Camera Porn Wednesday

This weeks camera is:

Pellicle

A pellicle mirror in a camera is a stationary one, replacing the flipping mirror in a SLR. The object of employing a pellicle mirror is to split the image forming light beam from the camera lens into two separate beams, one passing directly through it to the film or image sensor and the other one being redirected to the finder focusing screen; and in doing so, getting rid of the mirror movement mechanism. The consequence of splitting the light is reduced exposure light intensity and finder brightness. The usual intensity ratio is two to one in favour of the exposure, which works out to about 66% (⅓ stop loss) to the film or sensor and 33% (⅔ stop loss) to the finder.

GNU Free Documentation License 1.3

Camera Porn Wednesday

This weeks camera is:

Kodak Advantix 3200AF

The Kodak Advantix 3200AF is a camera for the APS film format. It features autofocus, a tripod socket, and a self-timer. Like many of Kodak’s 1990s models, it has a flip-up flash. According to Kodak Classics, it was produced between 1996 and 1999.[1] It was made in Mexico.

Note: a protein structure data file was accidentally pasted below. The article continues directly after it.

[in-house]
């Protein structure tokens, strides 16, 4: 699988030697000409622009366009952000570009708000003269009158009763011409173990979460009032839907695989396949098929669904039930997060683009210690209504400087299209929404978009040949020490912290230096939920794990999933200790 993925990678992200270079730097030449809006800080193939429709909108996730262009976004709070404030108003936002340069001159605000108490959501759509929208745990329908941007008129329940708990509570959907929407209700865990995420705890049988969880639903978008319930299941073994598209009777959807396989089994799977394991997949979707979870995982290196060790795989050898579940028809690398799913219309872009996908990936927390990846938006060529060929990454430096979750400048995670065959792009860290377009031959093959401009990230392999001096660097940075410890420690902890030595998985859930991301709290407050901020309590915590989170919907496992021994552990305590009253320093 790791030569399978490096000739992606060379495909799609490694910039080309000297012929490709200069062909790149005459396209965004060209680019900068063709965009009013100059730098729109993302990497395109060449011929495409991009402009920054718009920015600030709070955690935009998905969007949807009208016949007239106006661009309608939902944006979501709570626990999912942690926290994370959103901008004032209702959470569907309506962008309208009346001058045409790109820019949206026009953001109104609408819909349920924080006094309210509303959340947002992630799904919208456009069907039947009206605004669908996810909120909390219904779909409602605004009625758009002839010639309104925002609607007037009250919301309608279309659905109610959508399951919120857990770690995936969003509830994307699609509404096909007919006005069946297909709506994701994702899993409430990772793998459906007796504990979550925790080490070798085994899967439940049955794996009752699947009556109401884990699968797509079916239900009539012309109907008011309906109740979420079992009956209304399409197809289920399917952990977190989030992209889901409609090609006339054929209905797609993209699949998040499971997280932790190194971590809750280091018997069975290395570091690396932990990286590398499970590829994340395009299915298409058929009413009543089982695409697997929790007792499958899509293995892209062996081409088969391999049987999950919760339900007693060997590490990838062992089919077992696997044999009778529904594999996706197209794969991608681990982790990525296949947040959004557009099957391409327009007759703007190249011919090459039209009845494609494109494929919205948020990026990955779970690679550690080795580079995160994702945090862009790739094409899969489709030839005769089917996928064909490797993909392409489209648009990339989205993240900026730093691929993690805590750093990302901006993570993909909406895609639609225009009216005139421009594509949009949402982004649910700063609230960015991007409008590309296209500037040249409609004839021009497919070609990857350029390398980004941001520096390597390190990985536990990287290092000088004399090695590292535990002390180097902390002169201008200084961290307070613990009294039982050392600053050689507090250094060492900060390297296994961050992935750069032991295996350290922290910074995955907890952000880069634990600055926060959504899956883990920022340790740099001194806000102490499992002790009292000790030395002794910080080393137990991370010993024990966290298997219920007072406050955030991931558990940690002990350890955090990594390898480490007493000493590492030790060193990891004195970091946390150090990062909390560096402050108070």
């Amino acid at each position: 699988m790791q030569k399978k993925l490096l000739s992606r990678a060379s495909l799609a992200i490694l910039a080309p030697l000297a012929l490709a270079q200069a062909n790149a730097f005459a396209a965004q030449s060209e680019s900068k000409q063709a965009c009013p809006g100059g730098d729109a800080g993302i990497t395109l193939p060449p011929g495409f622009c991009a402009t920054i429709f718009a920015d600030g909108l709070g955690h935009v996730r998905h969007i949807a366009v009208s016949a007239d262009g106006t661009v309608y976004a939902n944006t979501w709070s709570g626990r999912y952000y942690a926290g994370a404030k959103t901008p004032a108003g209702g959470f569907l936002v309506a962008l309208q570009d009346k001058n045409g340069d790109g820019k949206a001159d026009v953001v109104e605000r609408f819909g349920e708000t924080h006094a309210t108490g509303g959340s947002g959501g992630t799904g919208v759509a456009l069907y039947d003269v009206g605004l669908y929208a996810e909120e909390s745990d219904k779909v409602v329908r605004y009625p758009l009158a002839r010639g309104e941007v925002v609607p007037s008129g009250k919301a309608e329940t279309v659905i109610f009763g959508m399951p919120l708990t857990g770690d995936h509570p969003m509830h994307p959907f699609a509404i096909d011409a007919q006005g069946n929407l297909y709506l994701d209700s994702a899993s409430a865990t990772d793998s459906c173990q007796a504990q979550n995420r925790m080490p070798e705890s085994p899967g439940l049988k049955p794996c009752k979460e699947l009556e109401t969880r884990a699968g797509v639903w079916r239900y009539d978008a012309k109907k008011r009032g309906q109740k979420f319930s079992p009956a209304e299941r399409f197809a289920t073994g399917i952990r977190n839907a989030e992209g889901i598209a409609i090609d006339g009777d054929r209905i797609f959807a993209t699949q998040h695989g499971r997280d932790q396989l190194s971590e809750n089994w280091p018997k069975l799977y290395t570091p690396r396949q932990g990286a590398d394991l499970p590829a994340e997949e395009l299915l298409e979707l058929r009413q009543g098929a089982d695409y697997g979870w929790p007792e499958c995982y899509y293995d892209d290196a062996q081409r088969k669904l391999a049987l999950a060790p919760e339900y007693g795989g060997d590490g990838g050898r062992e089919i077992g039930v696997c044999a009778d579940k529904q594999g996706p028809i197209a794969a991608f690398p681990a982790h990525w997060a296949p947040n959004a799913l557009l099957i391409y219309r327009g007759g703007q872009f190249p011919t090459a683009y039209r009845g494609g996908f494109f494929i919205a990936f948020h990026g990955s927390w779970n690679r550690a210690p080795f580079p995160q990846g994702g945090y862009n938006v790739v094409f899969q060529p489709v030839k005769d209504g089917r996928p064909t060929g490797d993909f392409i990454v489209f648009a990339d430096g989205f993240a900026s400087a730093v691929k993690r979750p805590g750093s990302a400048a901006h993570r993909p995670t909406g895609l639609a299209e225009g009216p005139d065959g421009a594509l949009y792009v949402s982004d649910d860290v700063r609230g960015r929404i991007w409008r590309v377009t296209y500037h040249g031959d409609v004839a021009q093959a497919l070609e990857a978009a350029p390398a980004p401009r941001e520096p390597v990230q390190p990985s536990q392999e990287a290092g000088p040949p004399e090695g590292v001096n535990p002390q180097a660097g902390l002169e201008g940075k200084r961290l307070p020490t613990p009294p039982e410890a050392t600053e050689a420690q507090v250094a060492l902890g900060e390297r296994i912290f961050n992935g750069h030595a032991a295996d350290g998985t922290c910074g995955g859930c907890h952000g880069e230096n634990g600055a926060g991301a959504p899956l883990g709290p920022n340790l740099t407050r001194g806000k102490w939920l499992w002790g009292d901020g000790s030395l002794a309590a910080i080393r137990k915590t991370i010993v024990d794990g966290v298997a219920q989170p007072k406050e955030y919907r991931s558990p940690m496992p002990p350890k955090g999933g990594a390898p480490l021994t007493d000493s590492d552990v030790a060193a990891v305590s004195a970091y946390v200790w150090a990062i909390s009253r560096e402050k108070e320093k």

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Camera Porn Wednesday

This weeks camera is:

Williamson L-type camera

The Williamson L-type aerial camera is a 4×5-inch plate camera made for the Royal Flying Corps (predecessor of the Royal Air Force) during the First World War. It was patented by Major Frederic Laws of the RFC,[1]
and made by the Williamson Kinematograph Company of Denmark Street, London.[2] The wording of Laws’ patent suggests that this was a development of cameras already in use by the RFC.[1]

GNU Free Documentation License 1.3